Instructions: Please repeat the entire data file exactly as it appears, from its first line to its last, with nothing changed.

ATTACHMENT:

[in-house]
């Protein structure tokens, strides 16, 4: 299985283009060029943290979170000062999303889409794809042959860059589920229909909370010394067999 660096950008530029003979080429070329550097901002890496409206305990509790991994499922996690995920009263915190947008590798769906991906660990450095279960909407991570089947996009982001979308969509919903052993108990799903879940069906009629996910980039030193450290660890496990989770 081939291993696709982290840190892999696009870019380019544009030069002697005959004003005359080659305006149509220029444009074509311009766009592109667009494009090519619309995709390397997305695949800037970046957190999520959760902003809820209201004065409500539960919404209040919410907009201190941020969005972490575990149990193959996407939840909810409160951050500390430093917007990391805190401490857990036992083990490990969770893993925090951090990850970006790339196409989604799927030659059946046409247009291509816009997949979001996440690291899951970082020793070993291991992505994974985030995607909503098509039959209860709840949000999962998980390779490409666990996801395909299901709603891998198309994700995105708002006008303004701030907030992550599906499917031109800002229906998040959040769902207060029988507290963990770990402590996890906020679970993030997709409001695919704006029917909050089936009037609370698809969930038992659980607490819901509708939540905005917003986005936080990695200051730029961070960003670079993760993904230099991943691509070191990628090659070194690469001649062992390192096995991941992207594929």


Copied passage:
[in-house]
């Protein structure tokens, strides 16, 4: 299985283009060029943290979170000062999303889409794809042959860059589920229909909370010394067999 660096950008530029003979080429070329550097901002890496409206305990509790991994499922996690995920009263915190947008590798769906991906660990450095279960909407991570089947996009982001979308969509919903052993108990799903879940069906009629996910980039030193450290660890496990989770 081939291993696709982290840190892999696009870019380019544009030069002697005959004003005359080659305006149509220029444009074509311009766009592109667009494009090519619309995709390397997305695949800037970046957190999520959760902003809820209201004065409500539960919404209040919410907009201190941020969005972490575990149990193959996407939840909810409160951050500390430093917007990391805190401490857990036992083990490990969770893993925090951090990850970006790339196409989604799927030659059946046409247009291509816009997949979001996440690291899951970082020793070993291991992505994974985030995607909503098509039959209860709840949000999962998980390779490409666990996801395909299901709603891998198309994700995105708002006008303004701030907030992550599906499917031109800002229906998040959040769902207060029988507290963990770990402590996890906020679970993030997709409001695919704006029917909050089936009037609370698809969930038992659980607490819901509708939540905005917003986005936080990695200051730029961070960003670079993760993904230099991943691509070191990628090659070194690469001649062992390192096995991941992207594929």